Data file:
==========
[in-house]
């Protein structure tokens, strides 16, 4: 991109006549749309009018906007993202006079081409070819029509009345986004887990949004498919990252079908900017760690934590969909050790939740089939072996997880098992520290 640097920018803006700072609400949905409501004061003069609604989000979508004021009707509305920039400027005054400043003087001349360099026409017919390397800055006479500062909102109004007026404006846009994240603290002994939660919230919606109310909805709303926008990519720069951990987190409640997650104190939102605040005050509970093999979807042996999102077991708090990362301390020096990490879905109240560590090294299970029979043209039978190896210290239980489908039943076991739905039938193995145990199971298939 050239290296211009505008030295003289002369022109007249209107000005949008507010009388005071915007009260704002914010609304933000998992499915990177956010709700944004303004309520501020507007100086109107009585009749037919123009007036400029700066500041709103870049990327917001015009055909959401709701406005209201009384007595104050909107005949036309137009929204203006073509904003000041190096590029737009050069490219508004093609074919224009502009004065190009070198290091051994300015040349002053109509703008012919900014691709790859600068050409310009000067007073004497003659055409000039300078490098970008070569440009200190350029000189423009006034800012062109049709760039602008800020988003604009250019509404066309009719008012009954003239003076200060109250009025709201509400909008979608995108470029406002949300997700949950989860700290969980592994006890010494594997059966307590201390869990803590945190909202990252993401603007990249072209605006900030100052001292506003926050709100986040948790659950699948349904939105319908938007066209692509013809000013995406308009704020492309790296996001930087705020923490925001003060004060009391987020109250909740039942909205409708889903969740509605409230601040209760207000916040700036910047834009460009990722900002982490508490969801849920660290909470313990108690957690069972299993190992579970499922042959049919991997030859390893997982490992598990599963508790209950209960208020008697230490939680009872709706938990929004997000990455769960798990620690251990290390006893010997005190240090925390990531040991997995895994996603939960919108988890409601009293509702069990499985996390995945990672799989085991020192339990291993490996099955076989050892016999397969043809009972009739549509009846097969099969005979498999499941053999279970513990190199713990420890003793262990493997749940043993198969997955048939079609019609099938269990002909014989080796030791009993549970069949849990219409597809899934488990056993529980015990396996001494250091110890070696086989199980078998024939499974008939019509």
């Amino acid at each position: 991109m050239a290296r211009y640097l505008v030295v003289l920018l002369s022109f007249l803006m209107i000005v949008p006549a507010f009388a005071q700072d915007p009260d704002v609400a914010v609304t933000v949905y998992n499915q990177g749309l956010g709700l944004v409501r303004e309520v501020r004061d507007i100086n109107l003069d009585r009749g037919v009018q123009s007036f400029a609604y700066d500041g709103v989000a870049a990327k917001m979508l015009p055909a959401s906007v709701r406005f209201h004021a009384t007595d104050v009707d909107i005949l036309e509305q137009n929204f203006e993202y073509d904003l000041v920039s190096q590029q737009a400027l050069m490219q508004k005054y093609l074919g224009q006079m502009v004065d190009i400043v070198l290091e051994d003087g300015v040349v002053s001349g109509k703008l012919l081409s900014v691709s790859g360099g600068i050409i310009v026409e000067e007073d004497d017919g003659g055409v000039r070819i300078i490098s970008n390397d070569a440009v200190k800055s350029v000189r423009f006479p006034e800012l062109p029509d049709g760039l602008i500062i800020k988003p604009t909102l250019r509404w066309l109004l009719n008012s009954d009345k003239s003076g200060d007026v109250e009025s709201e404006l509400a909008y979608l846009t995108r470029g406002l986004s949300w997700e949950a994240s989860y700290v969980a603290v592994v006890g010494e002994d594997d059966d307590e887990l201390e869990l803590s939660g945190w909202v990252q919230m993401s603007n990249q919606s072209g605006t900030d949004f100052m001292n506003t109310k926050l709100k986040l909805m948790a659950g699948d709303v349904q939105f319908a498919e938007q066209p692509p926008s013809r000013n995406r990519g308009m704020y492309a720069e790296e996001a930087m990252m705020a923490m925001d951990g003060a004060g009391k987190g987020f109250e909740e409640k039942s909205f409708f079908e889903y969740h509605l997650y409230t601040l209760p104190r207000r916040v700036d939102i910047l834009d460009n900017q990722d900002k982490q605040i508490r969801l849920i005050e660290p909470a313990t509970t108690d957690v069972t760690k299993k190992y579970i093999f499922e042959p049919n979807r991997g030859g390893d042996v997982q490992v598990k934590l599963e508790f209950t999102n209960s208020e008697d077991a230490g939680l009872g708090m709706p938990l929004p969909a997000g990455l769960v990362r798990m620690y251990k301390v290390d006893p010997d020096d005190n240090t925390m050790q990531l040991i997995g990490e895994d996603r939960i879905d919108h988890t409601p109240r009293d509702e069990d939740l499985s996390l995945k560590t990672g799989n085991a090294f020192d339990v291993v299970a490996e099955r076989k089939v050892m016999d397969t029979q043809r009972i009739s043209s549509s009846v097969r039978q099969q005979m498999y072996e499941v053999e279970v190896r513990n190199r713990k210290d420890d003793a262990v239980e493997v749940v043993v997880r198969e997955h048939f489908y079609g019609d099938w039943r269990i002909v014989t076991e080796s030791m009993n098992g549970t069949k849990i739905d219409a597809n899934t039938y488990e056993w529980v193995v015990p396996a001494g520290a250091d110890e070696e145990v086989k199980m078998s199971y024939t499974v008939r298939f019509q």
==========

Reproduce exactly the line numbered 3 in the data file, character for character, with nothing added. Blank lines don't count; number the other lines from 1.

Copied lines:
């Amino acid at each position: 991109m050239a290296r211009y640097l505008v030295v003289l920018l002369s022109f007249l803006m209107i000005v949008p006549a507010f009388a005071q700072d915007p009260d704002v609400a914010v609304t933000v949905y998992n499915q990177g749309l956010g709700l944004v409501r303004e309520v501020r004061d507007i100086n109107l003069d009585r009749g037919v009018q123009s007036f400029a609604y700066d500041g709103v989000a870049a990327k917001m979508l015009p055909a959401s906007v709701r406005f209201h004021a009384t007595d104050v009707d909107i005949l036309e509305q137009n929204f203006e993202y073509d904003l000041v920039s190096q590029q737009a400027l050069m490219q508004k005054y093609l074919g224009q006079m502009v004065d190009i400043v070198l290091e051994d003087g300015v040349v002053s001349g109509k703008l012919l081409s900014v691709s790859g360099g600068i050409i310009v026409e000067e007073d004497d017919g003659g055409v000039r070819i300078i490098s970008n390397d070569a440009v200190k800055s350029v000189r423009f006479p006034e800012l062109p029509d049709g760039l602008i500062i800020k988003p604009t909102l250019r509404w066309l109004l009719n008012s009954d009345k003239s003076g200060d007026v109250e009025s709201e404006l509400a909008y979608l846009t995108r470029g406002l986004s949300w997700e949950a994240s989860y700290v969980a603290v592994v006890g010494e002994d594997d059966d307590e887990l201390e869990l803590s939660g945190w909202v990252q919230m993401s603007n990249q919606s072209g605006t900030d949004f100052m001292n506003t109310k926050l709100k986040l909805m948790a659950g699948d709303v349904q939105f319908a498919e938007q066209p692509p926008s013809r000013n995406r990519g308009m704020y492309a720069e790296e996001a930087m990252m705020a923490m925001d951990g003060a004060g009391k987190g987020f109250e909740e409640k039942s909205f409708f079908e889903y969740h509605l997650y409230t601040l209760p104190r207000r916040v700036d939102i910047l834009d460009n900017q990722d900002k982490q605040i508490r969801l849920i005050e660290p909470a313990t509970t108690d957690v069972t760690k299993k190992y579970i093999f499922e042959p049919n979807r991997g030859g390893d042996v997982q490992v598990k934590l599963e508790f209950t999102n209960s208020e008697d077991a230490g939680l009872g708090m709706p938990l929004p969909a997000g990455l769960v990362r798990m620690y251990k301390v290390d006893p010997d020096d005190n240090t925390m050790q990531l040991i997995g990490e895994d996603r939960i879905d919108h988890t409601p109240r009293d509702e069990d939740l499985s996390l995945k560590t990672g799989n085991a090294f020192d339990v291993v299970a490996e099955r076989k089939v050892m016999d397969t029979q043809r009972i009739s043209s549509s009846v097969r039978q099969q005979m498999y072996e499941v053999e279970v190896r513990n190199r713990k210290d420890d003793a262990v239980e493997v749940v043993v997880r198969e997955h048939f489908y079609g019609d099938w039943r269990i002909v014989t076991e080796s030791m009993n098992g549970t069949k849990i739905d219409a597809n899934t039938y488990e056993w529980v193995v015990p396996a001494g520290a250091d110890e070696e145990v086989k199980m078998s199971y024939t499974v008939r298939f019509q």